February 14, 2013
English 4A, British Literature and Composition
The Middle Paragraphs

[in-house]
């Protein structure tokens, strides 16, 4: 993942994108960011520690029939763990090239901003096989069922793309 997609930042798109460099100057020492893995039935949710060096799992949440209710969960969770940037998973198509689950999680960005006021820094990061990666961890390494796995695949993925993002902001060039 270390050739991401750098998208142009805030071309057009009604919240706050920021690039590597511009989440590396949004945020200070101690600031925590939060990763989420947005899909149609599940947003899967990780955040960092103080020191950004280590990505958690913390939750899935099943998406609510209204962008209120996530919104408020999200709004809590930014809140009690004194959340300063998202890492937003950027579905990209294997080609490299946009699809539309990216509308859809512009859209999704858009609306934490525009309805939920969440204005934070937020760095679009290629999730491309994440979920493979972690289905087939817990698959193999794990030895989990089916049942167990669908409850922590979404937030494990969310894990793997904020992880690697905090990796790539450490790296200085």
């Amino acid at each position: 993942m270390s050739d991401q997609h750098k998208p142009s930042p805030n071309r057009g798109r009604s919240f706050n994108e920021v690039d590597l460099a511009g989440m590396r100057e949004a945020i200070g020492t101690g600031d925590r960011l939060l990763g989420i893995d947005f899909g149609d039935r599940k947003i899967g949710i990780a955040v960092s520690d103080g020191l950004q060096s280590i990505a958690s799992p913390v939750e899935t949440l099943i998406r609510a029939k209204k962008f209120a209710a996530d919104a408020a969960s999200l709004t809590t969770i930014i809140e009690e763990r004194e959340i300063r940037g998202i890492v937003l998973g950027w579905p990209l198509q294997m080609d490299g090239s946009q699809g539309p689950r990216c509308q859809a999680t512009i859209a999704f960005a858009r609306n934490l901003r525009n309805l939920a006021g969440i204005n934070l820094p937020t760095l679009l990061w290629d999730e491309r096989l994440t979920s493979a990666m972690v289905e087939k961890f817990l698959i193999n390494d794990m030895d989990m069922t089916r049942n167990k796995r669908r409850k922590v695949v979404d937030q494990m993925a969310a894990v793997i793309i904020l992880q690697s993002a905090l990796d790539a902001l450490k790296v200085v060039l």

The “Ballade Of Worldly Wealth” by Andrew Lang is a poem of warning. The setting could be any town because the speaker mentions places and things that could be found anywhere, like merchants, soldiers, and priests. Although this poem was written in the 19th century, the audience could be from any period of time because money has always been around, along with the troubles it can bring. Lang’s theme throughout the poem is that there is danger when we seek to obtain monetary wealth. Using rhetorical patterns and a Haiku structure with an end rhyme scheme, Lang takes the readers through a cautionary explanation; Money might be necessary, but too much of it can be dangerous. Lang begins stanza one by personifying money as something that can physically persuade a town, talking control of it. He writes that “money taketh town and wall” (1), meaning that money invades a town and ultimately usurps power. It can do this by disguising itself as “Good” and “Truth” (6). But, as Lang points out, beneath this façade lurks “Evil” (5). Because money is sinister, it can “ne’er bestow Youth, and Health, and Paradise” (7-8). This parallelism that Lang uses in each stanza expresses the notion that money cannot buy or provide these virtues. This imagery continues in stanza two where Lang describes how cunning money is in persuading people to go to war over it. In addition, the idea in “Money maketh festival, Wine she buys, and beds can strow” (1-2) that the objects money can buy are fleeting, with no lasting value. The notion that men would lose their lives in battle over money indicates the power money can have over human reason. When Lang writes of “soldiers marching to and fro” (5), he is demonstrating that the pursuit of money is ongoing. The parallelism of evil remains in the line “Gaineth ladies with sweet eyes” (6), suggesting that there are those who would be attracted to...
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